• Bake 15-20 minutes at 350 degrees.
  • While baking prepare the icing.

 

  • When rolls come out the oven, put globs of icing on each one. Return to the oven for a minute or two to melt icing all over the rolls.

FILLING
1 stick melted butter
1 cup sugar
2 tablespoons cinnamon
1 cup golden raisins

  • Whisk together the sugar and cinnamon until well blended.

ICING
1 stick butter, softened
3 3/4 cups powdered sugar
1 tablespoon powdered vanilla
4-6 tablespoons milk

  • Mix all together until smooth.

When re-heating rolls, put a pad of butter on top of roll before microwaving.
These freeze really well. 

MOSCATO STRAWBERRY LEMONADE
1 bottle pink moscato
6 cups lemonade
1/4 cup strawberry vodka
Frozen Strawberry Slices
Lemon slices

  • Blend together well.
  • Enjoy!   

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MARDIS GRAS KING CAKE

So Mardi Gras begins tomorrow and I thought this would be a good time to run this recipe for Mardis Gras King Cake. I threw in some history for you also since King Cake isn’t just for Mardi Gras though that is what it is most famous for these days.  I do have to admit I made this cake a few years back when we were living in Texas during Mardi Gras season though since then I have made it for Epiphany without the Mardi Gras colors and using traditional Christmas colors.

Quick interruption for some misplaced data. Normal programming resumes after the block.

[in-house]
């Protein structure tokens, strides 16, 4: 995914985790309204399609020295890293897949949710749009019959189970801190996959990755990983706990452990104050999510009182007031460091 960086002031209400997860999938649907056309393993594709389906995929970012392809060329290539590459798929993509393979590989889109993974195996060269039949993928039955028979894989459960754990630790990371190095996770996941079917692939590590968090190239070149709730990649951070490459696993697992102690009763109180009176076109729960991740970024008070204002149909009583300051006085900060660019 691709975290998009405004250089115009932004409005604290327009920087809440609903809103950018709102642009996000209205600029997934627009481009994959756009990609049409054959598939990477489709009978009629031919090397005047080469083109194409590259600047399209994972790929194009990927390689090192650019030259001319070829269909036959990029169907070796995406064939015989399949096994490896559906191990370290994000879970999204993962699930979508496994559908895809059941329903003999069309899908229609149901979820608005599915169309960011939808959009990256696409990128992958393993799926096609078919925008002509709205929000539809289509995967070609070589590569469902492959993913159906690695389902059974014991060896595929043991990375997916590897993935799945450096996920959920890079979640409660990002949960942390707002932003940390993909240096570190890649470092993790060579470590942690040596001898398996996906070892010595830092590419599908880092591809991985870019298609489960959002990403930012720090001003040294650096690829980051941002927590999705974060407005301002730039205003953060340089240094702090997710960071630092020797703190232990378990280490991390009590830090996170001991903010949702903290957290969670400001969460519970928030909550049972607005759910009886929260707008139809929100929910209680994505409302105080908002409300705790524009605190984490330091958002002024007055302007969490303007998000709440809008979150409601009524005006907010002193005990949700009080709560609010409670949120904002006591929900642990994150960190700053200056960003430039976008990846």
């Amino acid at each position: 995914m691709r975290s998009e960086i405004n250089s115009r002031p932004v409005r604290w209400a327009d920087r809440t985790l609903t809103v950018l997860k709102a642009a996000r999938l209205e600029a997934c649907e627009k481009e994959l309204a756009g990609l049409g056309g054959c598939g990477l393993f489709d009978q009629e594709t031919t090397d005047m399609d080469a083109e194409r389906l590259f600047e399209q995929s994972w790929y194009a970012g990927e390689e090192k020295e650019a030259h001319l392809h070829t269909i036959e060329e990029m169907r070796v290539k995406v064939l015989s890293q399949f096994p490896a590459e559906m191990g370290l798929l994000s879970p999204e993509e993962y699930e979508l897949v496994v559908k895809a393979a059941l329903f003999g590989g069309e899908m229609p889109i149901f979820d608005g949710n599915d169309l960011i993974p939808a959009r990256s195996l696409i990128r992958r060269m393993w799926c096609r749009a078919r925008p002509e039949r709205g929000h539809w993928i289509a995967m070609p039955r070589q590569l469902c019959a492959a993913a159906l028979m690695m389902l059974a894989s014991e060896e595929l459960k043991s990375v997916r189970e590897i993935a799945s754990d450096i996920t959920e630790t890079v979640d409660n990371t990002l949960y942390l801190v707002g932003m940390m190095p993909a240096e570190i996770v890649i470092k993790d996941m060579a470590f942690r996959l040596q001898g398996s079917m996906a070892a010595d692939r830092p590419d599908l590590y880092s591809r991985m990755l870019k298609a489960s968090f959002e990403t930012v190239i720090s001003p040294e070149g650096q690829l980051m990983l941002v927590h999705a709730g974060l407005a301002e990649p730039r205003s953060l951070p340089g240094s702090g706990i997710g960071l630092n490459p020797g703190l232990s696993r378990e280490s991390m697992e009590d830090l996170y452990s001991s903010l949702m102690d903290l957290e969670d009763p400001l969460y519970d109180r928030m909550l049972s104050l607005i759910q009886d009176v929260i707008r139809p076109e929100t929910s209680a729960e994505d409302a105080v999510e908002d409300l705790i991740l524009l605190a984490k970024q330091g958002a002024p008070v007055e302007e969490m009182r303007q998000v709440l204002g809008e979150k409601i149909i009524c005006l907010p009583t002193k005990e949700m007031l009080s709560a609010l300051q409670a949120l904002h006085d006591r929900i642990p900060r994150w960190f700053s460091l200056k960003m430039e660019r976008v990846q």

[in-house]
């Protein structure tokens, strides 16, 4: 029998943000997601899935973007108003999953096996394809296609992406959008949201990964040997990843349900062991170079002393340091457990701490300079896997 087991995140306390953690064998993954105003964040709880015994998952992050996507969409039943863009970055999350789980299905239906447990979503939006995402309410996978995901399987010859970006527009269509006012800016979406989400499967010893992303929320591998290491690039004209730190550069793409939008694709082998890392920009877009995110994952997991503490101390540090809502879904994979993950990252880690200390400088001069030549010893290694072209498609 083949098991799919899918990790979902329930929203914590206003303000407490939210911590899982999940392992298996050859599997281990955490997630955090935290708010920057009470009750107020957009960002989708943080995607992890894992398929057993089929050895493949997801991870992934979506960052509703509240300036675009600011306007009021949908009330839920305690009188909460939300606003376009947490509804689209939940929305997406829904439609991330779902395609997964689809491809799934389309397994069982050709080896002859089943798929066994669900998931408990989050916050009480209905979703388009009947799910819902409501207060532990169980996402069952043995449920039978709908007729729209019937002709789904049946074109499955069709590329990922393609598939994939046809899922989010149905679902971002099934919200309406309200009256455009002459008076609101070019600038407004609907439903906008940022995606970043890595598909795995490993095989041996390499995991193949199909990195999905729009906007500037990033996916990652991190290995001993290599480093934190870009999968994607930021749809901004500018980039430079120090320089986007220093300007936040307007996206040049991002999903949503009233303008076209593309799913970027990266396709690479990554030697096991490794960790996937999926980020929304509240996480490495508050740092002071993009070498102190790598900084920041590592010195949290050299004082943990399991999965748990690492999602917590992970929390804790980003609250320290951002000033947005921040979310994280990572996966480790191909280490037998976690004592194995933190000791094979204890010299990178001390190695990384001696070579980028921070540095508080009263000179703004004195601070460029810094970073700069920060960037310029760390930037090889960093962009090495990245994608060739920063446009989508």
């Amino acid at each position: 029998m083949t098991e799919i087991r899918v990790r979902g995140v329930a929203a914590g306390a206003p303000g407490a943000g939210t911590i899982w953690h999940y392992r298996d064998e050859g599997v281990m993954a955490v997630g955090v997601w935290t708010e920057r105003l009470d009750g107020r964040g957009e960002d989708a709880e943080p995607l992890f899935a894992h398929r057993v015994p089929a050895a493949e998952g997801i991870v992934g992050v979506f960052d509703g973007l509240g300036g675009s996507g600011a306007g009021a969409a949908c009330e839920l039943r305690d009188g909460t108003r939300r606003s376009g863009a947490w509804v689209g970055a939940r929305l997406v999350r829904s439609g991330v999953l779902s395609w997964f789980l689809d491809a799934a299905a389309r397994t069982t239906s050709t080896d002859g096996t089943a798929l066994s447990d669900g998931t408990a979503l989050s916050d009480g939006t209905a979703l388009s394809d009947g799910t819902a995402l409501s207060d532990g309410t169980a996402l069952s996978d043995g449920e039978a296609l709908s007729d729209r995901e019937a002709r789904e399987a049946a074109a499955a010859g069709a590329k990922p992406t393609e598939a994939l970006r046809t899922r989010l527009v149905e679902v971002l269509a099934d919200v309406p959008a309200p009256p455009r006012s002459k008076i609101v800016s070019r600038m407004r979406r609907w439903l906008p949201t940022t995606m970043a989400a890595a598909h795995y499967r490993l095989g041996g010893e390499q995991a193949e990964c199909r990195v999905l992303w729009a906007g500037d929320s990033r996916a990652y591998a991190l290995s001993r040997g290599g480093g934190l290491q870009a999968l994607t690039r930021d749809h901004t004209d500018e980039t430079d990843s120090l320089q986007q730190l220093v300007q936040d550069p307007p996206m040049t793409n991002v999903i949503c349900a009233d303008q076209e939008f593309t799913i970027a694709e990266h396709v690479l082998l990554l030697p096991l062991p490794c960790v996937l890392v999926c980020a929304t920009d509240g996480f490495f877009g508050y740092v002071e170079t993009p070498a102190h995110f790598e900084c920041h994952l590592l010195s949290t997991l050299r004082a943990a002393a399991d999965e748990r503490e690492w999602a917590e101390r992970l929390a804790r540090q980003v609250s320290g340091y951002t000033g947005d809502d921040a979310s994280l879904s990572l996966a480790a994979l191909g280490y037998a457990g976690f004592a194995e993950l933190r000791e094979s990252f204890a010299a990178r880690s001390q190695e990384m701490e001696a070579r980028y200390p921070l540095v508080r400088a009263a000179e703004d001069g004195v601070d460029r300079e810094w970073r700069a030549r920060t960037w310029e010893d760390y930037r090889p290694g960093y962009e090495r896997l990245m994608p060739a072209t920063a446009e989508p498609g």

A king cake (sometimes rendered as kingcake, kings’ cake, king’s cake, or three kings cake) is a type of cake associated with the festival of Epiphany in the Christmas season in a number of countries, and in other places with Mardi Gras and Carnival.

The “king cake” takes its name from the biblical three kings. Catholic tradition states that their journey to Bethlehem took twelve days (the Twelve Days of Christmas), and that they arrived to honor the Christ Child on Epiphany. The season for king cake extends from the end of the Twelve Days of Christmas (Twelfth Night and Epiphany Day), through to Mardi Gras day. Some organizations or groups of friends may have “king cake parties” every week through the Carnival season.